No evidence Iran is seeking to build nuclear weapon
“There is no evidence, not from the IAEA (the International Atomic Energy Agency), not from the Americans… There is no evidence that they (Iranians) are involved in building a bomb,” Straw said at a Thursday TV panel discussion at the British state-run broadcaster, the BBC.
Straw, who served as acting shadow deputy prime minister of the United Kingdom in 2010, also referred to the 2007 US National Intelligence Estimate (NIE) that verified Iran was not after nuclear arms.
The NIE report, prepared by 16 US intelligence agencies, confirmed with “high confidence” the peaceful nature of Iran’s nuclear program. A similar report was also published in 2011.
At one point during the discussion, Straw struck back at a fellow panelist, who was insisting on the unfounded allegation about Iran’s nuclear energy program, and asked her, “Have they (the Iranians) got a nuclear bomb?” and then posed the rhetorical question to the defiant panelist, “Where is the evidence?!”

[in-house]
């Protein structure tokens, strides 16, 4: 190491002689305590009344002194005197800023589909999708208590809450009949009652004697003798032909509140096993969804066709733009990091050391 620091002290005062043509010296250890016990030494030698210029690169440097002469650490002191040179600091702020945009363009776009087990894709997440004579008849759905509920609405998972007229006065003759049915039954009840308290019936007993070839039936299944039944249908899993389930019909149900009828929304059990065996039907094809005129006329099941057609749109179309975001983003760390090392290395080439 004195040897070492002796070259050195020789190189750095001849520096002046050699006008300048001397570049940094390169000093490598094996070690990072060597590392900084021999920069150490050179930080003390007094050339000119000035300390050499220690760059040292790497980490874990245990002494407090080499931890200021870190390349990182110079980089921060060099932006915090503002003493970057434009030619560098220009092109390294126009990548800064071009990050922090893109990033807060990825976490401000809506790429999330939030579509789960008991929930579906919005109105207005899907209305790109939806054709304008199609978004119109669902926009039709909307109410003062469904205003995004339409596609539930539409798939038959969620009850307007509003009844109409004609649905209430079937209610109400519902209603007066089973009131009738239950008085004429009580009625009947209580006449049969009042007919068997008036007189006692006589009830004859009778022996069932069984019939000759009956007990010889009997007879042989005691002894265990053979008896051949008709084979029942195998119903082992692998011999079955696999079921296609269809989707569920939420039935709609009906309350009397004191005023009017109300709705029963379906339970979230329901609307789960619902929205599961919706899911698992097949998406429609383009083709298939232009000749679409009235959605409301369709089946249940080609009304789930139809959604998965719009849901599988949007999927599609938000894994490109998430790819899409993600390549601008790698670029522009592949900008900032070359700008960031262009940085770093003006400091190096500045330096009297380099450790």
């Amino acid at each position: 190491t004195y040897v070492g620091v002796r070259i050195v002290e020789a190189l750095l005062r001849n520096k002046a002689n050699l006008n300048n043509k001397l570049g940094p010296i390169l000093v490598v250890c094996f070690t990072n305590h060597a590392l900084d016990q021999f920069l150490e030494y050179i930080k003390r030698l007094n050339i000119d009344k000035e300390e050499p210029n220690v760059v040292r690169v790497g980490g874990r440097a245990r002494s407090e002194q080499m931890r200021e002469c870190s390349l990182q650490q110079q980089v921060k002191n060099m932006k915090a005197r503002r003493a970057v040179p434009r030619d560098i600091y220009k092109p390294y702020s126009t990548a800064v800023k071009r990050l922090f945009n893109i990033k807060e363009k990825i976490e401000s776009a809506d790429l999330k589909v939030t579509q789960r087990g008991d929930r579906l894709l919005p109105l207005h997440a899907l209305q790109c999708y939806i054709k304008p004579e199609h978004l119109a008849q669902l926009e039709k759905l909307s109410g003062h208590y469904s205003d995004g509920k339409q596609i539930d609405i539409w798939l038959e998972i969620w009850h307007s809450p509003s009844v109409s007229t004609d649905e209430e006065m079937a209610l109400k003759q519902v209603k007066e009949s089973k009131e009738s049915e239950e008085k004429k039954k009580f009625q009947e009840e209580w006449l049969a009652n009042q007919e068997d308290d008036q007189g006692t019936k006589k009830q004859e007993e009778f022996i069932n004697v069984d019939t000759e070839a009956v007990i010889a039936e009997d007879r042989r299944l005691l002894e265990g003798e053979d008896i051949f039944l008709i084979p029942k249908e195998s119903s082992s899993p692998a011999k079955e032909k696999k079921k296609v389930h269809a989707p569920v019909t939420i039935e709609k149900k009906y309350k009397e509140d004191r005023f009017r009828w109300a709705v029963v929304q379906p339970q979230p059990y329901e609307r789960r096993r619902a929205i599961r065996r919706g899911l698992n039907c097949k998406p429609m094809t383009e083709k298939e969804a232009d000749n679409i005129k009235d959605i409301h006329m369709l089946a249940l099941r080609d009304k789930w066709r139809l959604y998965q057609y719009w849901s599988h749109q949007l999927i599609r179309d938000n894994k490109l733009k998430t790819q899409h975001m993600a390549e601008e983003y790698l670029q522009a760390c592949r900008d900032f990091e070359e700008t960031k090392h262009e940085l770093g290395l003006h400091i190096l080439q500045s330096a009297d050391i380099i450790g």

Straw welcomed the election of Hassan Rohani as Iran’s next president in the July 14th vote, saying, “What I have been urging the government is that we do our best to reengage with Iranians, because there is a chance now that we can.”
Rohani, who was Iran’s former chief nuclear negotiator from October 2003 to August 2005, won Iran’s 11th presidential election, garnering 50.7 percent of a total of 36,704,156 ballots.
The US, Israel and some of their allies falsely claim that Iran is pursuing non-civilian objectives in its nuclear energy program, with Washington and the European Union using the unfounded claim as a pretext to impose illegal sanctions on Iran.
Tehran strongly rejects the allegation over its nuclear energy activities, maintaining that as a committed signatory to the Non-Proliferation Treaty (NPT) and a member of the IAEA, it has the right to use nuclear technology for peaceful purposes.
Elsewhere in his remarks, Straw underscored the importance of Iran’s role in regional developments, calling for Iran’s involvement in resolving the Syrian crisis, including the need for Tehran’s participation in the upcoming international Geneva conference on Syria.
“Critically, we have got to get Iran to this peace conference that is planned at some stage in Geneva,” Straw said.
The Syria crisis began in March 2011, and many people, including large numbers of government forces, have been killed.